The cost to develop a drug is actually a matter of considerable debate. I'll agree that $100M is a lower-end figure for it. Most of the cost depends on how many failed candidates you factor into the calculations. The cost to actually develop a successful drug is probably $50M or so. The problem is that for every one of those you have many failures, but most of those tend to be abandoned before the full $50M gets spent.
My point is just that MRSA isn't commonplace enough to be a priority for private investment. People will pay $25k for a cancer treatment, but not for an antibiotic. Antibiotics aren't taken chronically either.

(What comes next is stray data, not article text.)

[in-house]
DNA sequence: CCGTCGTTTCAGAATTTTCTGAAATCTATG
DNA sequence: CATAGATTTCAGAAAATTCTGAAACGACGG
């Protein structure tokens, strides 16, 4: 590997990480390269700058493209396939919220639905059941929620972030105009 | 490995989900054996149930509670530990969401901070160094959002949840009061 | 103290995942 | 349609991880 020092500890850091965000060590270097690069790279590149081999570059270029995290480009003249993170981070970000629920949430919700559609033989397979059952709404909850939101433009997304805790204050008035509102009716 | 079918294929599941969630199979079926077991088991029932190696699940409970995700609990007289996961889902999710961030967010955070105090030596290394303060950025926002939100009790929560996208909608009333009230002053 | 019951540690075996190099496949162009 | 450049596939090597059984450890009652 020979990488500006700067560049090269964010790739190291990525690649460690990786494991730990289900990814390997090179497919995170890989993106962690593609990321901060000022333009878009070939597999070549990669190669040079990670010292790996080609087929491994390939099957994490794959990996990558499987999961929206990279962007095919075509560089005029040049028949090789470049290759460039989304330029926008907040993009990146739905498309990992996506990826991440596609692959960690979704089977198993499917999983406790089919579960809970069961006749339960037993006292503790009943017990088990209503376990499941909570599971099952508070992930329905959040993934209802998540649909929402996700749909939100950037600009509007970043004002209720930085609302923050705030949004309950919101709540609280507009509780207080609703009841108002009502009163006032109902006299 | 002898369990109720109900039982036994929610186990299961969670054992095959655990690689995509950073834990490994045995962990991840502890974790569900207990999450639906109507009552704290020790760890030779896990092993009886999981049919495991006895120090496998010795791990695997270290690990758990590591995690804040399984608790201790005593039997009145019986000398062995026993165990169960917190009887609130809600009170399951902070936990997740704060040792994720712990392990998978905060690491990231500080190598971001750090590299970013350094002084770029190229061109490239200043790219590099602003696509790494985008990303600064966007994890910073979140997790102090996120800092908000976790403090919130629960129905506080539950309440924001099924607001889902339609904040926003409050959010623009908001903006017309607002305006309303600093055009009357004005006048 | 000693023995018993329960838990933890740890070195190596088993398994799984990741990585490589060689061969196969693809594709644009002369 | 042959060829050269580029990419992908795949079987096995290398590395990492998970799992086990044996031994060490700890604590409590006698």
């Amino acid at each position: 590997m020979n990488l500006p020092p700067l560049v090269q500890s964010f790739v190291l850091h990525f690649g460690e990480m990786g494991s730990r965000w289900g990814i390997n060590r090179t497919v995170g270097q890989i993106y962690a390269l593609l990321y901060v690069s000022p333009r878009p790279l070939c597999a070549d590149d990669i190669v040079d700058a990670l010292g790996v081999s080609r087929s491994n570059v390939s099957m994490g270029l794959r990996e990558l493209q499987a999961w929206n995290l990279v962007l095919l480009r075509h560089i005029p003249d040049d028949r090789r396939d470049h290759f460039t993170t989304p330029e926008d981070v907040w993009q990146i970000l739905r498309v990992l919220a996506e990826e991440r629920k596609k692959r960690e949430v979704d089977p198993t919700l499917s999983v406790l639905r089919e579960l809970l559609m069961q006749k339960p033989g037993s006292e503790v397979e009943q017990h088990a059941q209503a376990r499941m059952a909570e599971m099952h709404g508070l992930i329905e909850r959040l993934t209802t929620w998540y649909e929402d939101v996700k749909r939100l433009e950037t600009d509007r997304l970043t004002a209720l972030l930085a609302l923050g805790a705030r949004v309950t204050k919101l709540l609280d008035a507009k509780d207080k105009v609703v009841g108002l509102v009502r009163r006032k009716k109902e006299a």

Don't get me wrong - I'm all for spending more on antibiotics. The money should come from taxes, and the resulting antibiotics should be illegal to prescribe except when there is evidence that other antibiotics would be effective (or something to this effect, I'm more than happy to let the experts define the appropriate diagnostic criteria but I certainly don't want to see the NIH spend $1B on a MRSA cure only to see it put in "hand soap").